We had a caller to the radio show last weekend wanting to know if he could purchase a car these days without start/stop technology. He was concerned about the long-term affect on a car’s engine. As I explained, the technology is still so new, it is hard to say whether it will cause problems or not, but I have had the same concerns.
How They Work
If you are not familiar with this system, simply put, when you come to a stop, like a red light, the engine shuts down, but essential other components continue to run, like the air conditioning system, power steering, brakes, sound system, etc. When you take your foot off the brake to press the gas pedal the engine restarts and you go on your merry way. In a vehicle with a manual transmission, the system operates from the clutch pedal instead of the brake.
Automakers and the engineering community say start/stop technology improves fuel economy by 5 to 10 percent, although I am not confident in their findings. There would have to be some amount of gas savings while your vehicle is not idling, and there would be fewer emissions coming out of your tail pipe.
To put your mind at ease about the mechanics of the start/stop system, vehicles that have the system have heavy-duty starters, and they have larger batteries, which are essential since all the accessories are running strictly on the battery when the engine stops.
Although start/stop systems are fairly new to cars in the United States, it was Volkswagen who debuted it in Europe in 1983. About 10 years ago, Mazda announced a similar system that did not engage and disengage the starter, but it never really came to fruition and proved to be unreliable.
So what are the real-world driving characteristics of this technology? I can tell you that for me, it drives me crazy, especially in heavy traffic. I drive over 100 new cars per year, and for the past year or so, most of the vehicles I drive and review do have the start/stop system. Some automakers, like Ford, have committed to putting it in every vehicle they produce.
One observation I have noticed is that the smaller the engine, the more seamless the feel of the engine turning on and off. With larger engines, you tend to feel the system more. I’ve been in cars that the engine noise going on and off is quite loud, and you actually strongly feel a vibration every time the engine cranks again. I always note in my car reviews when the system really bugs me.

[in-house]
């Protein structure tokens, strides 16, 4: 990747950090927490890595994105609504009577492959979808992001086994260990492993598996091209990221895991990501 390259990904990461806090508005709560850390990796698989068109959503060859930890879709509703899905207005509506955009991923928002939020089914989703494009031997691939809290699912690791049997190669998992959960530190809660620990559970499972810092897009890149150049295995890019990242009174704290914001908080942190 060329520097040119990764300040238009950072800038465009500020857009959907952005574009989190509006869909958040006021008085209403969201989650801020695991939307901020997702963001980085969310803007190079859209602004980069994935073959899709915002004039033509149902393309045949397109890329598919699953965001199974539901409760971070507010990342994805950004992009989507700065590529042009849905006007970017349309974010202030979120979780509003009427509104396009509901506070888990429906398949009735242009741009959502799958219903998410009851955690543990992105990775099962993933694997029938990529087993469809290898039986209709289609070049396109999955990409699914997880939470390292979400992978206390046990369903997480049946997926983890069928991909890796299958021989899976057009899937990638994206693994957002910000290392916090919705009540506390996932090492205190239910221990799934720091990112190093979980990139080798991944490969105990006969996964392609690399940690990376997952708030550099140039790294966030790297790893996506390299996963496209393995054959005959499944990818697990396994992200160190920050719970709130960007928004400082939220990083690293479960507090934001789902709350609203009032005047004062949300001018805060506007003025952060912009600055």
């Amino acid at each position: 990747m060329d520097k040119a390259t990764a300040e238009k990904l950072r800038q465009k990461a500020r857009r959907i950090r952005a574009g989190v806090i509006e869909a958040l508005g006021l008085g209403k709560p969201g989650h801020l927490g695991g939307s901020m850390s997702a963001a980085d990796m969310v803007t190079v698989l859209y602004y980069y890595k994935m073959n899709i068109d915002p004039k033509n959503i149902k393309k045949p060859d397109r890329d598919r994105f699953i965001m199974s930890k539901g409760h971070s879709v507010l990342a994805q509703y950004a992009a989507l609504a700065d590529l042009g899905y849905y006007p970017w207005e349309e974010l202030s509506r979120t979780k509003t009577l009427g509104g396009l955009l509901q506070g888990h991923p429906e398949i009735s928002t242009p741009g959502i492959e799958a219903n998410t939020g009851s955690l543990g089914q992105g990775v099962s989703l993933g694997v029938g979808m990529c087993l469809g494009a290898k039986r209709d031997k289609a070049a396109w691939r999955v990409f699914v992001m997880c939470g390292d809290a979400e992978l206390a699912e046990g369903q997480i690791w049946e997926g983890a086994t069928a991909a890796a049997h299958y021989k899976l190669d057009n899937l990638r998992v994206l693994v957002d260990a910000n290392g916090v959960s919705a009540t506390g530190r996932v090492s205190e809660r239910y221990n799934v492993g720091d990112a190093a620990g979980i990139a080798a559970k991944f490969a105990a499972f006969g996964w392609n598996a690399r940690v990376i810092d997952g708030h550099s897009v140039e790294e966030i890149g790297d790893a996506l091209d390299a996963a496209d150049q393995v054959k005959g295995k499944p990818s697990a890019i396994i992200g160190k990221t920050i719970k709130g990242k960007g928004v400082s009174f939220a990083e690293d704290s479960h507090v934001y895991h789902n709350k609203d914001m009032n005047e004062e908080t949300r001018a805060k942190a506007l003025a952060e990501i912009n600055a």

Another down side I have experienced in some vehicles is when the outside temperature is high, the air conditioning system does not work nearly as well with the engine stops. A long traffic light can make the interior temperature uncomfortable. With some vehicles, when the outside temperature is hot, there is no difference in the air conditioner’s output, so if you are in a hot weather area, this is something you would want to pay attention to when test-driving.
Here is the good news: almost every vehicle I drive that has start/stop also has a switch to turn the system off. If you are like me and don’t like this technology, you can turn it off. The bad news is that in almost all cases, you have to disengage the system every time you start your vehicle.
In my personal case, my Range Rover has the start/stop system and over time, I have gotten used to hitting the start button to crank the engine, then I immediately hit the button to turn off the start/stop system.
Right now, with low gas prices, this technology will save most people, on average, less than $50 per year, so you have to make up your mind on whether you choose to use start/stop or not. If it turns out that this technology causes starter failures at a greater rate, there will be no savings.
As I told the caller on the air, I wouldn’t let start/stop be a deal breaker if the car you want has it, but be aware of it when car shopping and test-driving your next new vehicle. If the car you are considering has the system, and you don’t like it, make sure it can easily be turned off.
Photo Credit: Ford